You have a 1 in 5 chance of winning. You have a 20% chance of winning. Actually, you have an 80% chance of losing. These are all the same numbers, but you probably had a different reaction reading each one.
1 in 5 suggests: maybe I could be the one? 20% is sobering. 80% is downright grim. The way we present numbers shapes how people feel. But there’s an overlooked door #4: weaving numbers into a story.
This is what gets people to care. It transforms a pitch from good to extraordinary, and applies to everything from getting people to buy your product, rally behind a plan, to raising money at a higher multiple.
Numb to numbers
Here’s the problem: everyday, we are swimming in an ocean of numbers, and that ocean is constantly expanding.
We spend most of our efforts searching for the biggest number to make our case. But while big numbers are impressive, they’re still cold statistics. The true differentiator is translating them into stories.
As the saying goes, “one death is a tragedy, a million deaths is a statistic”. Let’s look at some examples.
We all love solutions that save us time and money, but as you’ll see, reciting numbers only go so far.
Stats: Let’s say you, like most Americans, drive 40 miles a day. Driving with a Prius instead of a standard fuel-efficiency car would save you 50% in gas.
Story: If you replaced your car with a Prius, in a month, you’ll have saved enough to go on a fancy dinner date. In 6 months, your savings would cover a weekend getaway. In a year, it would cover your annual gym membership.
Saving 50% is nice, but it’s just another stat until someone connects it to concrete things we can do. Here’s another example:
Stats: CFLs last for 7 years. Standard lightbulbs need to be replaced once a year.
Story: Replace your lights with CFLs when your child is learning how to walk. The next time you’d have to replace the bulb, your child would be in second grade. The time after that, they’d be taking driver’s ed.
Seven years is abstract, but framing it in life stages drives home just how long it can be. These also highlight the value of knowing your customers well: you can translate savings into a language that speaks to their hearts.
Getting people to try something new is hard. While you can make the rational argument with numbers, it helps to paint a more vivid picture.
Stats: We spend over 2 hours a day on social media.
Story: Imagine you gave up social media on Thursdays. A month from now, you could be fluent in HTML and CSS. In two months, you could finish reading War and Peace. In five months, you could be scuba certified. And all you have to do is give up social media one day of the week.
Time sinks seem trivial, but when summed up over weeks, months and years, they become the monument of our lives. To make people rethink how they spend time, stretch out the time horizon. Here’s another example:
Stats: Our team of 100 engineers loves coffee. Buying new coffee stations would cost $15K, plus ongoing supply and maintenance fees.
Story: At 10 minutes per day per engineer fetching coffee, our team is burning 80 hours a week. This is the equivalent of having 2 full-time engineers just fetching coffee. New coffee stations would pay for themselves within weeks; afterward, they’d be pure savings.
To jolt people into action, show how small amounts of time everyday snowball into a big number. Converting time spent to headcount is another wake-up call that we cannot afford to procrastinate.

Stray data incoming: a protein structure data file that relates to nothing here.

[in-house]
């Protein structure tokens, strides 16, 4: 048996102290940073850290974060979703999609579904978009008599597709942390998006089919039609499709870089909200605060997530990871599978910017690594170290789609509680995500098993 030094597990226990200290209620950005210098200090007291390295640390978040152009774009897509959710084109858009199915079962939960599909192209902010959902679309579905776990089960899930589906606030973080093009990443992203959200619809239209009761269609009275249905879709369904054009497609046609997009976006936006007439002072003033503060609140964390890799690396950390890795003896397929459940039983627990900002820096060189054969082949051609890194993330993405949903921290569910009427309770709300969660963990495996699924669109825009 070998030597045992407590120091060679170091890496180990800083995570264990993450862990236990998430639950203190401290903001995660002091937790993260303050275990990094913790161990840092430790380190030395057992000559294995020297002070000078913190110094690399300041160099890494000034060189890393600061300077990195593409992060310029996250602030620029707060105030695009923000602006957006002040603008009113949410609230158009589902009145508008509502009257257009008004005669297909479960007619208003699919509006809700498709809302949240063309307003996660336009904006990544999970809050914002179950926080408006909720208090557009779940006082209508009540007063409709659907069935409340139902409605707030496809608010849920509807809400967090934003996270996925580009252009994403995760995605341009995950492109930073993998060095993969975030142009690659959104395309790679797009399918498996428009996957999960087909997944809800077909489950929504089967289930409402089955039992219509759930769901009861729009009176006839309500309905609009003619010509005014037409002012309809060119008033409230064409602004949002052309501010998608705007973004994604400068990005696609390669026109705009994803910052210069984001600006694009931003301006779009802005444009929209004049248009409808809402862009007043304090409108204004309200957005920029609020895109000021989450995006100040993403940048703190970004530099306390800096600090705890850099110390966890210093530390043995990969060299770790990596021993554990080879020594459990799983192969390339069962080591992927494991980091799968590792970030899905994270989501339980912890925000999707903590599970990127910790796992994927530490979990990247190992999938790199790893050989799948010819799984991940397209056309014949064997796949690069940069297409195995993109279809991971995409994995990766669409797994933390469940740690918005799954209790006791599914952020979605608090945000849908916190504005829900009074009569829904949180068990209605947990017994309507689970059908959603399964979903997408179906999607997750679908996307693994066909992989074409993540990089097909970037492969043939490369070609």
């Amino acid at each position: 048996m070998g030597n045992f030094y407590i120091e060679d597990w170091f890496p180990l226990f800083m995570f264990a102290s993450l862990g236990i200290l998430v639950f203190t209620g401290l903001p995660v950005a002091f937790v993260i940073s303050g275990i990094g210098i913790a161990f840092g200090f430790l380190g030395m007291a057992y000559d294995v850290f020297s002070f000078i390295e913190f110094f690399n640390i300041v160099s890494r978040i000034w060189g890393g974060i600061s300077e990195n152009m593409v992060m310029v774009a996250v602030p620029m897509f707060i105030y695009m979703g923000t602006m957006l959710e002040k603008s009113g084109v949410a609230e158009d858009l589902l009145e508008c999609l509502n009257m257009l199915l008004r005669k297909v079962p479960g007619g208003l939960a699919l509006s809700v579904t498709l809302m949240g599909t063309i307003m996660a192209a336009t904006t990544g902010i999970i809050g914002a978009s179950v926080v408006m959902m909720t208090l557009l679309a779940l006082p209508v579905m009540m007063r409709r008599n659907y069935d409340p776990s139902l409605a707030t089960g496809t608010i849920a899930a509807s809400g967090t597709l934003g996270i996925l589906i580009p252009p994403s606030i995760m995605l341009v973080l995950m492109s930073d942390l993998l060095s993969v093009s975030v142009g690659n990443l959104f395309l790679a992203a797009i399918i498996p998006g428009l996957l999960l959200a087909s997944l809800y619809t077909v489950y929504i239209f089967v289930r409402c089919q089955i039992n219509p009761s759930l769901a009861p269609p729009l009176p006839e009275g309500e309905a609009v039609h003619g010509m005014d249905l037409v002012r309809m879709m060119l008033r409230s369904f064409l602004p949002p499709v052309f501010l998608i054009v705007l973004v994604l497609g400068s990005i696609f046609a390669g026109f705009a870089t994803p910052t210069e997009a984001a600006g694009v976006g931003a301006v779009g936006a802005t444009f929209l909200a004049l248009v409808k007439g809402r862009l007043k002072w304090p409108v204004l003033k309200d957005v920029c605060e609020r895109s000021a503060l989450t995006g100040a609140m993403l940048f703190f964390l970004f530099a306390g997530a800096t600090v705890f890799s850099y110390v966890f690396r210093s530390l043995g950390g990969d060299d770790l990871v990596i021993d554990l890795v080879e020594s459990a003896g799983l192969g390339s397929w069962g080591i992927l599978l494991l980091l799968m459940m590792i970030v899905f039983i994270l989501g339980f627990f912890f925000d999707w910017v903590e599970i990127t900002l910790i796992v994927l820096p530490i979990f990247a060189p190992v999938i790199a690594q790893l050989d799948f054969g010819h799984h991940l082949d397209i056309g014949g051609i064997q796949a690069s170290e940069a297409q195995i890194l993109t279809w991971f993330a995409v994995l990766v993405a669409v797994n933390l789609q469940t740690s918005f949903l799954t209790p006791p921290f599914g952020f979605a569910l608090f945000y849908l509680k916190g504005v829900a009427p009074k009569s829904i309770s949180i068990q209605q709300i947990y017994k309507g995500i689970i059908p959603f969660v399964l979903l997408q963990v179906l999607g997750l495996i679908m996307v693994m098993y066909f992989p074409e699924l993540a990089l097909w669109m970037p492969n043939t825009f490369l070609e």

Make unexpected comparisons
Stats: Globally, the video game industry is $180B. In comparison, the movie industry is $42B and the music industry is merely $22B.
Story: Globally, the video game industry is more than 8X the size of the music industry and 4X the size of the movie industry. Even if we combined music and movies, gaming would still be nearly 3X bigger.
The video game industry is insanely massive. By comparing it to similar categories like movies and music which people already know to be sizable, you anchor your point.
Sometimes you have a number that can jump categories and still hold its own. In these special cases, find the largest category that your number can dominate, then make your comparison:
Stats: California is the #1 US state in GDP.
Story: If California were a country, it would be the 5th-largest economy in the world, ahead of India but behind Germany.
We know that California has a powerful economy, but seeing it flex on the world stage puts things into a whole new perspective.
Why should I care?
Statistics tend to fall on deaf ears until it’s clear how they affect the most interesting person in the universe: yourself.
Stats: The first-year dropout rate is 33%.
Story: Look to your left. Now look to your right. One of the three of you won’t make it to next Fall.
Stats: U.S. national debt crossed over $30 trillion.
Story: U.S. national debt crossed over $30 trillion – that’s over $230K per household.
Nobody knows what $30 trillion means. We barely grasp the difference between a billion and a million. But the number suddenly gets real at the household level, a unit we’re intimately familiar with.
Checklist for using numbers right
- Convert any number to its ratio (i.e., 1 in 5), percentage (i.e., 20%) and inverse (i.e., 80%) forms; look through every angle before making a decision
- If your product saves people time and money, personalize the savings — what can they do with the extra money? What does the time add to someone’s life?
- To inspire change, scale up the impact — what does it mean if they stick with the change for weeks, months, years?
- When your number is hard to grasp, compare it to categories that people intuitively understand; even better, find the largest category your number can dominate
- Above all, remember to answer the #1 question: why should people care?
For more examples, try this book — t’was a short, fun read!
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